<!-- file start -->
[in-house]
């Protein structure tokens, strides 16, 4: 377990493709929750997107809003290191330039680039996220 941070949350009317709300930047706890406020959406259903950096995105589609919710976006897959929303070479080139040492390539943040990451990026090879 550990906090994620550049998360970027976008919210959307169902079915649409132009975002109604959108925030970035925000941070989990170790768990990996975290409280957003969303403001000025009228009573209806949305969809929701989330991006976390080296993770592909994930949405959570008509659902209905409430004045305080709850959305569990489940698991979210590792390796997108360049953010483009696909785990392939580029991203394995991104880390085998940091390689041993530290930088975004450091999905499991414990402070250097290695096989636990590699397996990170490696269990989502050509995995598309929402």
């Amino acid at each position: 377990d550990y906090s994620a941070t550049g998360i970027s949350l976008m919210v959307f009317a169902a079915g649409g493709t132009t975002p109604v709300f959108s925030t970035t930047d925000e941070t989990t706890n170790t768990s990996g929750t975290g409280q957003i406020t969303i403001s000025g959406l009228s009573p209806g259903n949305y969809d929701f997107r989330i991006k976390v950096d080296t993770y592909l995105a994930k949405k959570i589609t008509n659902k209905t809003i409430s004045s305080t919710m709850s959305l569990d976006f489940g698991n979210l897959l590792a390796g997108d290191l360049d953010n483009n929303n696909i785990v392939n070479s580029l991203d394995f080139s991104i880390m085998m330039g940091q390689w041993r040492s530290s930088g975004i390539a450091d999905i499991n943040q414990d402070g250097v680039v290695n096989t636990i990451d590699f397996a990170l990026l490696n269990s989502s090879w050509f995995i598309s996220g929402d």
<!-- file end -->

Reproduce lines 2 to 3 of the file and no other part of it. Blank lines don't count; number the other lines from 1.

């Protein structure tokens, strides 16, 4: 377990493709929750997107809003290191330039680039996220 941070949350009317709300930047706890406020959406259903950096995105589609919710976006897959929303070479080139040492390539943040990451990026090879 550990906090994620550049998360970027976008919210959307169902079915649409132009975002109604959108925030970035925000941070989990170790768990990996975290409280957003969303403001000025009228009573209806949305969809929701989330991006976390080296993770592909994930949405959570008509659902209905409430004045305080709850959305569990489940698991979210590792390796997108360049953010483009696909785990392939580029991203394995991104880390085998940091390689041993530290930088975004450091999905499991414990402070250097290695096989636990590699397996990170490696269990989502050509995995598309929402």
């Amino acid at each position: 377990d550990y906090s994620a941070t550049g998360i970027s949350l976008m919210v959307f009317a169902a079915g649409g493709t132009t975002p109604v709300f959108s925030t970035t930047d925000e941070t989990t706890n170790t768990s990996g929750t975290g409280q957003i406020t969303i403001s000025g959406l009228s009573p209806g259903n949305y969809d929701f997107r989330i991006k976390v950096d080296t993770y592909l995105a994930k949405k959570i589609t008509n659902k209905t809003i409430s004045s305080t919710m709850s959305l569990d976006f489940g698991n979210l897959l590792a390796g997108d290191l360049d953010n483009n929303n696909i785990v392939n070479s580029l991203d394995f080139s991104i880390m085998m330039g940091q390689w041993r040492s530290s930088g975004i390539a450091d999905i499991n943040q414990d402070g250097v680039v290695n096989t636990i990451d590699f397996a990170l990026l490696n269990s989502s090879w050509f995995i598309s996220g929402d």